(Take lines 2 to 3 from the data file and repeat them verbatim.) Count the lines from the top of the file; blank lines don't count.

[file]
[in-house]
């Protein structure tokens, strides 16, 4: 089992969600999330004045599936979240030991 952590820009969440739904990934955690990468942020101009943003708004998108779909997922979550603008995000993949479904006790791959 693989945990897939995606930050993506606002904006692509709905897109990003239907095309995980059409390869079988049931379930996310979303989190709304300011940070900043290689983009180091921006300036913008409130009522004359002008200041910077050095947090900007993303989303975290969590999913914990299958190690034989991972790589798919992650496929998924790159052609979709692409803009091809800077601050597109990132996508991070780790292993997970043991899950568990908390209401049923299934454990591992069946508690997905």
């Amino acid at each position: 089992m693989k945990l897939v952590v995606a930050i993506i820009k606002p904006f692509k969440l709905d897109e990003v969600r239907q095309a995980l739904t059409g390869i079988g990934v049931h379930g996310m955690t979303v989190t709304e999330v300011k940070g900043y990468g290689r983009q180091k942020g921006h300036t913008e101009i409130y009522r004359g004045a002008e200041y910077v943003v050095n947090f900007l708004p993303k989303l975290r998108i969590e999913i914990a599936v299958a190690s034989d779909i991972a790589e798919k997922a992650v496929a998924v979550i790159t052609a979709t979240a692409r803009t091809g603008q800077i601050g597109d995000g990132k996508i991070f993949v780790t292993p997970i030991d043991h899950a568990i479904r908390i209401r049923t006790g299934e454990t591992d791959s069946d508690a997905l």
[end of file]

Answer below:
């Protein structure tokens, strides 16, 4: 089992969600999330004045599936979240030991 952590820009969440739904990934955690990468942020101009943003708004998108779909997922979550603008995000993949479904006790791959 693989945990897939995606930050993506606002904006692509709905897109990003239907095309995980059409390869079988049931379930996310979303989190709304300011940070900043290689983009180091921006300036913008409130009522004359002008200041910077050095947090900007993303989303975290969590999913914990299958190690034989991972790589798919992650496929998924790159052609979709692409803009091809800077601050597109990132996508991070780790292993997970043991899950568990908390209401049923299934454990591992069946508690997905």
């Amino acid at each position: 089992m693989k945990l897939v952590v995606a930050i993506i820009k606002p904006f692509k969440l709905d897109e990003v969600r239907q095309a995980l739904t059409g390869i079988g990934v049931h379930g996310m955690t979303v989190t709304e999330v300011k940070g900043y990468g290689r983009q180091k942020g921006h300036t913008e101009i409130y009522r004359g004045a002008e200041y910077v943003v050095n947090f900007l708004p993303k989303l975290r998108i969590e999913i914990a599936v299958a190690s034989d779909i991972a790589e798919k997922a992650v496929a998924v979550i790159t052609a979709t979240a692409r803009t091809g603008q800077i601050g597109d995000g990132k996508i991070f993949v780790t292993p997970i030991d043991h899950a568990i479904r908390i209401r049923t006790g299934e454990t591992d791959s069946d508690a997905l």